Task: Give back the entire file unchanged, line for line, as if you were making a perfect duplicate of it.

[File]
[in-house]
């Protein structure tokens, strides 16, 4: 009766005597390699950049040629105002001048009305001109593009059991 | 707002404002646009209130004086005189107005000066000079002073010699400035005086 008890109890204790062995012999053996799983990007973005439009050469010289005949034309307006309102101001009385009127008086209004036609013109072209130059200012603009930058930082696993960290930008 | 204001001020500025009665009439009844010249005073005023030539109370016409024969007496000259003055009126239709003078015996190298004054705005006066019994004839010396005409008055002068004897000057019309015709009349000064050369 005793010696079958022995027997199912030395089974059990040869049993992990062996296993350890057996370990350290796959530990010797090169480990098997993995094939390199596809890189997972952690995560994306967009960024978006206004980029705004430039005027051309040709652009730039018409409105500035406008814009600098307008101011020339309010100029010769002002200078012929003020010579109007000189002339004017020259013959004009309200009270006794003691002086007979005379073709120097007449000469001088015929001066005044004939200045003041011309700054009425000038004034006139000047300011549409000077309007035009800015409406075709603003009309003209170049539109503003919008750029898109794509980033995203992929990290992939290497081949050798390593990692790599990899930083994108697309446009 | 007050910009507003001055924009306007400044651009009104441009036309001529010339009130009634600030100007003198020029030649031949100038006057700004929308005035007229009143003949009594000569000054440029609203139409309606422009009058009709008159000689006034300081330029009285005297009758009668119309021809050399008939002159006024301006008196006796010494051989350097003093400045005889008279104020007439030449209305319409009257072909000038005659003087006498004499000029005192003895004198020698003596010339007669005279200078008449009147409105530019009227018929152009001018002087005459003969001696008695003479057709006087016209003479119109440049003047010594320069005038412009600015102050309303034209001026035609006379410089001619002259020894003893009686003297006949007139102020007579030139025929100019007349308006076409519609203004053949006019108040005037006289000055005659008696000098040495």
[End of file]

[in-house]
């Protein structure tokens, strides 16, 4: 009766005597390699950049040629105002001048009305001109593009059991 | 707002404002646009209130004086005189107005000066000079002073010699400035005086 008890109890204790062995012999053996799983990007973005439009050469010289005949034309307006309102101001009385009127008086209004036609013109072209130059200012603009930058930082696993960290930008 | 204001001020500025009665009439009844010249005073005023030539109370016409024969007496000259003055009126239709003078015996190298004054705005006066019994004839010396005409008055002068004897000057019309015709009349000064050369 005793010696079958022995027997199912030395089974059990040869049993992990062996296993350890057996370990350290796959530990010797090169480990098997993995094939390199596809890189997972952690995560994306967009960024978006206004980029705004430039005027051309040709652009730039018409409105500035406008814009600098307008101011020339309010100029010769002002200078012929003020010579109007000189002339004017020259013959004009309200009270006794003691002086007979005379073709120097007449000469001088015929001066005044004939200045003041011309700054009425000038004034006139000047300011549409000077309007035009800015409406075709603003009309003209170049539109503003919008750029898109794509980033995203992929990290992939290497081949050798390593990692790599990899930083994108697309446009 | 007050910009507003001055924009306007400044651009009104441009036309001529010339009130009634600030100007003198020029030649031949100038006057700004929308005035007229009143003949009594000569000054440029609203139409309606422009009058009709008159000689006034300081330029009285005297009758009668119309021809050399008939002159006024301006008196006796010494051989350097003093400045005889008279104020007439030449209305319409009257072909000038005659003087006498004499000029005192003895004198020698003596010339007669005279200078008449009147409105530019009227018929152009001018002087005459003969001696008695003479057709006087016209003479119109440049003047010594320069005038412009600015102050309303034209001026035609006379410089001619002259020894003893009686003297006949007139102020007579030139025929100019007349308006076409519609203004053949006019108040005037006289000055005659008696000098040495």